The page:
Here is an update on The Centers for Medicare & Medicaid Services (CMS) extending the timeline for states to comply with a 2014 rule defining the settings for Medicaid home and community-based services (HCBS). On May 9, 2017, the CMS Center for Medicaid and CHIP Services issued an Informational Bulletin extending the deadline for states to demonstrate compliance with the settings criteria by three years, to March 17, 2022. It does not extend the deadline for final CMS approval of Statewide Transition Plans, which must still be approved by March 17, 2019. The bulletin makes no changes to the underlying rule, nor indicates plans to do so.
The rule, released on January 16, 2014, sets a national minimum standard for community integration and experience of services in Medicaid-funded HCBS and represents the most significant change in the program since it was created in the 1980s. The rule requires that settings be integrated in and support full access to the community, including opportunities to seek employment and work in competitive, integrated settings. The rule focuses on the experience of individuals receiving services in home and community-based settings, and is intended to ensure that services funded as HCBS are not institutional in nature. It sets special protections for residents of provider-owned and -controlled settings, such as the ability to control one’s own schedule, receive visitors, and have access to food. Settings that are not found to be in compliance, but which the states wish to continue to fund through HCBS, will go through a process of “heightened scrutiny” from CMS. The rule will have the biggest impact on services for people with intellectual/developmental disabilities and older adults who receive services in settings like group homes and assisted living.
States were initially given a 5 year implementation period – until March of 2019 – to write a Statewide Transition Plan describing their plans to come into compliance with the rule, seek public input on the plan, have the plan approved by CMS, and bring all settings into compliance. To date, only one state – Tennessee – has received final approval of their plan. Twenty-one states have received initial approval from CMS with specific feedback on steps necessary to receive final approval:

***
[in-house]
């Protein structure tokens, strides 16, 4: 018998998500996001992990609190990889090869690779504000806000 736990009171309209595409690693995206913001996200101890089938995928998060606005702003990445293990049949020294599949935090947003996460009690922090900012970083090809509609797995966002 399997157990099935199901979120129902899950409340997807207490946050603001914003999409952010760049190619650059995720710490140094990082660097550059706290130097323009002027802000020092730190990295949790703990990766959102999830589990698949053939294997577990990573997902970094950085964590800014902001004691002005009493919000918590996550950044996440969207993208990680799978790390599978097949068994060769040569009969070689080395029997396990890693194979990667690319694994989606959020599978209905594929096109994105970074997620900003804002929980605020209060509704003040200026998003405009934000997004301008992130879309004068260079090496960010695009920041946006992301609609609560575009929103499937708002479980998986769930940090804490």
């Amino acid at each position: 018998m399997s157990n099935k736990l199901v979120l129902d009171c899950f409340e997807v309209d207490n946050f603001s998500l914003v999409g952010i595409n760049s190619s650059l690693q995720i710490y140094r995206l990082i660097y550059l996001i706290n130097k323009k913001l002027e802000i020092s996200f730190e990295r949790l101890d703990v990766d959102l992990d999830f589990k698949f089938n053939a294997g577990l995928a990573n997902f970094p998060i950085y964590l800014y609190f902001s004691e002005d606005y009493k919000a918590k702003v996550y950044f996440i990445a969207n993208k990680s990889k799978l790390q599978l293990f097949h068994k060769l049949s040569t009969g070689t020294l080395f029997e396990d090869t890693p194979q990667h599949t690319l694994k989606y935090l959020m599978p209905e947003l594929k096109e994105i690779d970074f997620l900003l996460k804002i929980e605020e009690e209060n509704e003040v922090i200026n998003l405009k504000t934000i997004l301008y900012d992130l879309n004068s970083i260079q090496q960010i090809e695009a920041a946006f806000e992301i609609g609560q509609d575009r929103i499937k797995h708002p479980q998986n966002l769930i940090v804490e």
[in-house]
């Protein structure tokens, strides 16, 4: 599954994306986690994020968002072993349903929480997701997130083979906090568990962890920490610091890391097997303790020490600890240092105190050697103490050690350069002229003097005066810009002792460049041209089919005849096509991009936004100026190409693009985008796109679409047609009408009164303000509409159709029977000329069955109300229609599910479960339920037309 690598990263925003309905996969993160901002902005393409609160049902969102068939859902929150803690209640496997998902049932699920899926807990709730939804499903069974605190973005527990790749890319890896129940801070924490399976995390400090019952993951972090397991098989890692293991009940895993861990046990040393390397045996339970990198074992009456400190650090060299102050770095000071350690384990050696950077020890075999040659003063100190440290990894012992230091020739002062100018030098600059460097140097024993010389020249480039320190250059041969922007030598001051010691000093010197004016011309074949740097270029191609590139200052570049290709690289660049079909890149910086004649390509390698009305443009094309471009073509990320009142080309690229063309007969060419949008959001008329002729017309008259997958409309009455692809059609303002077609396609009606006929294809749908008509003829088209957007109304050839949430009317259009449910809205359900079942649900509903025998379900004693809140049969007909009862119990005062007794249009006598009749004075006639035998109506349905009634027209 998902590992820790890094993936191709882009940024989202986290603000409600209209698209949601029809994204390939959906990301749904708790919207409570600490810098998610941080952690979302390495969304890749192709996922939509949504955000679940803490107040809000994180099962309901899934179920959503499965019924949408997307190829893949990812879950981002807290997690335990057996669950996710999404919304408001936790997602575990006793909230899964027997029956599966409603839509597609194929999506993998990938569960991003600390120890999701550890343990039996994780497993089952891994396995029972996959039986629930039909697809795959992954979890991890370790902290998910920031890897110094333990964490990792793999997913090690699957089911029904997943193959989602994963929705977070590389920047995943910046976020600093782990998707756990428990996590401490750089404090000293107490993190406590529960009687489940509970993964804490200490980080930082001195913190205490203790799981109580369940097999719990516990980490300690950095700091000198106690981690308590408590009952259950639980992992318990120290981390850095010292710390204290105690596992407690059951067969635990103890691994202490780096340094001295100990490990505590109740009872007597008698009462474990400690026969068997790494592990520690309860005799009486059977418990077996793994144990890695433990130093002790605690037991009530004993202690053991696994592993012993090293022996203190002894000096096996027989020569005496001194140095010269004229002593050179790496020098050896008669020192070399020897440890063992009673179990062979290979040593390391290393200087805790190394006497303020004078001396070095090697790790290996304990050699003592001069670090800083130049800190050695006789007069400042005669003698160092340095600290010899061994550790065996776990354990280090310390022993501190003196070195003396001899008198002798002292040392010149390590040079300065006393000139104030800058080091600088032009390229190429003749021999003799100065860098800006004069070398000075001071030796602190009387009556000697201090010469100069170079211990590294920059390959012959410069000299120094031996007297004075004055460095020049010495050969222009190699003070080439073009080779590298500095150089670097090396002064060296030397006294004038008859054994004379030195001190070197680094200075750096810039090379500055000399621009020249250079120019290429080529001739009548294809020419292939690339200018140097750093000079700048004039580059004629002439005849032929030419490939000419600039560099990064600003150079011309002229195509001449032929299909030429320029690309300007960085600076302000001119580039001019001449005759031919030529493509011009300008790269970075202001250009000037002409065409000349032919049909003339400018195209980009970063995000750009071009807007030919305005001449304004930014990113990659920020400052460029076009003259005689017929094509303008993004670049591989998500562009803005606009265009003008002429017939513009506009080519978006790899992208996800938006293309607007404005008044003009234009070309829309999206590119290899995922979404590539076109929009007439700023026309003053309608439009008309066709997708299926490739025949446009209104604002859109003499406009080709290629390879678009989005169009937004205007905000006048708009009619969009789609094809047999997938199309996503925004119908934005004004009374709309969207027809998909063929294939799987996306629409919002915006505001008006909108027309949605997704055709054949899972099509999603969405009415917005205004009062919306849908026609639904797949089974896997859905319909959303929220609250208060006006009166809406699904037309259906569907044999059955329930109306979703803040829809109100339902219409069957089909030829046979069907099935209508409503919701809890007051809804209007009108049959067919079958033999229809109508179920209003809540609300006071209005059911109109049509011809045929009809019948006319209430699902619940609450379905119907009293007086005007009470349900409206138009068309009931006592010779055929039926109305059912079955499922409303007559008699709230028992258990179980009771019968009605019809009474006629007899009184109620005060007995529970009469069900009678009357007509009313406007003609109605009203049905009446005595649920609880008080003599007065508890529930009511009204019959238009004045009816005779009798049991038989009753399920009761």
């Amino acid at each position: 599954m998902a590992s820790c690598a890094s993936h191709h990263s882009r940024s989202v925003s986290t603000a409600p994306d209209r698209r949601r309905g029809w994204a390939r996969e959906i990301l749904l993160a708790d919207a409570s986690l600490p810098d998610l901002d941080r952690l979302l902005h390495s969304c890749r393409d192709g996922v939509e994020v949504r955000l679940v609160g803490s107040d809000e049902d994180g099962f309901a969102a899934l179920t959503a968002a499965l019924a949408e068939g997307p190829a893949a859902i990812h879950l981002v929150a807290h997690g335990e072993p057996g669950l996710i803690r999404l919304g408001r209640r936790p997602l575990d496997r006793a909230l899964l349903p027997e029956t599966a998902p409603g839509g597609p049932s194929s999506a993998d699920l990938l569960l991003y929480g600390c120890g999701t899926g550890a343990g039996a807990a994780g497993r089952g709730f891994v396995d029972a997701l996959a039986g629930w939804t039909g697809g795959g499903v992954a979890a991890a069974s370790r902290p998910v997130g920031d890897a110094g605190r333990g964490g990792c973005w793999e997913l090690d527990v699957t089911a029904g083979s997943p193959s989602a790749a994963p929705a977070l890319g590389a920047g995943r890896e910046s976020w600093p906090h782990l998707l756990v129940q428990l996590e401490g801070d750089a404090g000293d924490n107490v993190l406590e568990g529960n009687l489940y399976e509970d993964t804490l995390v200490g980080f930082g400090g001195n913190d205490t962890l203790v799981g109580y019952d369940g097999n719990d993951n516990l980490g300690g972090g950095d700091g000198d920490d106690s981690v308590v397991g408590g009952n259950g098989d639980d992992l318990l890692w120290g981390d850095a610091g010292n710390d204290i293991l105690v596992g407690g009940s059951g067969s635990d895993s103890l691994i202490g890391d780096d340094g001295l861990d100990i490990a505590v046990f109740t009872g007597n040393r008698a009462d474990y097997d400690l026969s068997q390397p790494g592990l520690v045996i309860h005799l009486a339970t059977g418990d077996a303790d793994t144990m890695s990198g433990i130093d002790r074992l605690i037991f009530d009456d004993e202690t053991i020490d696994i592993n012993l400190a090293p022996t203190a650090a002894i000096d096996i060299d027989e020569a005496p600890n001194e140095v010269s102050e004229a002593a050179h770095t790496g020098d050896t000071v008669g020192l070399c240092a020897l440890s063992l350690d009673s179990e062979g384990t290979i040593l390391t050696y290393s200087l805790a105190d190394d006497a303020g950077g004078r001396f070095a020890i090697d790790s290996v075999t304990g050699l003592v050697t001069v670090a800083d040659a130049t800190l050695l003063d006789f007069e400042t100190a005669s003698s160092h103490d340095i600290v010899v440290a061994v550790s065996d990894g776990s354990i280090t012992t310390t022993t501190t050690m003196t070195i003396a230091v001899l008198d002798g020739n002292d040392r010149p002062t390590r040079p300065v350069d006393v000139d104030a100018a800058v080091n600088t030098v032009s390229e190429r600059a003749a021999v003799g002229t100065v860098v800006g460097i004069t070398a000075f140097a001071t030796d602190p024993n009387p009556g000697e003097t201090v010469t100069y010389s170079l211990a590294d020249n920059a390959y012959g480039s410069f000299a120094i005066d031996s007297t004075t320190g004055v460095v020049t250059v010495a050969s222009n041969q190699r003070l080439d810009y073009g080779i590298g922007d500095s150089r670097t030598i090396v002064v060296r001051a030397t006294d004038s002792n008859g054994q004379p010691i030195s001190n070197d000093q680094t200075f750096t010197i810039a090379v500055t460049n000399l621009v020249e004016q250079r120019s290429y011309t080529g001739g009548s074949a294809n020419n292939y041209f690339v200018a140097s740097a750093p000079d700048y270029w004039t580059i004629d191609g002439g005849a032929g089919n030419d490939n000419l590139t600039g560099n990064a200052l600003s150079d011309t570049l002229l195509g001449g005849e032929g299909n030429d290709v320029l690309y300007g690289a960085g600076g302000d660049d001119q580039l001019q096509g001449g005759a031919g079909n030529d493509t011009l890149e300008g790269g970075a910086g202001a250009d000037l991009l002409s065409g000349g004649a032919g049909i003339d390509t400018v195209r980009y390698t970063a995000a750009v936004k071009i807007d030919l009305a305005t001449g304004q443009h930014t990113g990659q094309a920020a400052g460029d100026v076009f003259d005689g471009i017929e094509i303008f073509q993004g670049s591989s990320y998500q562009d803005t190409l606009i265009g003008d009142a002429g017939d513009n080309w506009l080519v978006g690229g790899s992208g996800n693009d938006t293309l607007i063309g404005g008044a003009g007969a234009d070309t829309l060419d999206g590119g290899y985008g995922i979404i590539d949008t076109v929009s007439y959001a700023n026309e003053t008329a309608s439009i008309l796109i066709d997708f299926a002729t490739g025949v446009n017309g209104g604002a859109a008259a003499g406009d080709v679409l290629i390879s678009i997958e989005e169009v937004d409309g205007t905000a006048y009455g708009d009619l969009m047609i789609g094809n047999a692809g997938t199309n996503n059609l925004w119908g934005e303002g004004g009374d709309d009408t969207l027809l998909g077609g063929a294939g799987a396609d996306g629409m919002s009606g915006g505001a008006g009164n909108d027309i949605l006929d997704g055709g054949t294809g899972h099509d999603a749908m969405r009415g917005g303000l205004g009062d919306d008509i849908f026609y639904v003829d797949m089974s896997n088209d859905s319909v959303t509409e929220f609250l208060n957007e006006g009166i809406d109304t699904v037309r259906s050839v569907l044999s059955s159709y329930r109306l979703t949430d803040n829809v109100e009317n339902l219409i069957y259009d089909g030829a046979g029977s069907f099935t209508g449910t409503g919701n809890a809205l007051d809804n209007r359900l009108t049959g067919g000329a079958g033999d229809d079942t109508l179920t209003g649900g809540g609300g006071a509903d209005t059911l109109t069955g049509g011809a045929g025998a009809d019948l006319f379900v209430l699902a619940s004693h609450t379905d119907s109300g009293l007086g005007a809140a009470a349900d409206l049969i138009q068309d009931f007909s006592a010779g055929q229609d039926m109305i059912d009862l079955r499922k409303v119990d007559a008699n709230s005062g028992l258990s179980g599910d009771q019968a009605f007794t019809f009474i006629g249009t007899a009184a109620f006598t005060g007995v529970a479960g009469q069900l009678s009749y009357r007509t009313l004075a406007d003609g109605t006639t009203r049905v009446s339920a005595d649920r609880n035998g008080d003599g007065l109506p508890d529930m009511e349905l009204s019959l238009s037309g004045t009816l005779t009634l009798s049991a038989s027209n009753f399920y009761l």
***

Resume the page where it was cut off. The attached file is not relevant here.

The new deadline gives states additional time to bring settings into compliance, but maintains the March 2019 deadline on approval for Statewide Transition Plans. The timeline increase is consistent with state and provider feedback on the complexity of transitioning the HCBS system. Some states had been asking for more time, including Ohio, which proposed a compliance date of 2024 in their transition plan.
Earlier this year, Health and Human Services (HHS) Secretary Tom Price and CMS Administrator Seema Verma sent a letter to the nation’s governors regarding the new administration’s approach to working with states. The letter indicated that HHS would provide additional time and increase state involvement in assessing compliance with the HCBS settings rule. The informational bulletin published this week addresses the timeline; states and providers should look out for more releases regarding the role of states in assessing compliance, particularly in the heightened scrutiny process.
For more information on the HCBS settings rule or the implications of the extension, contact Rachel Patterson at email@example.com.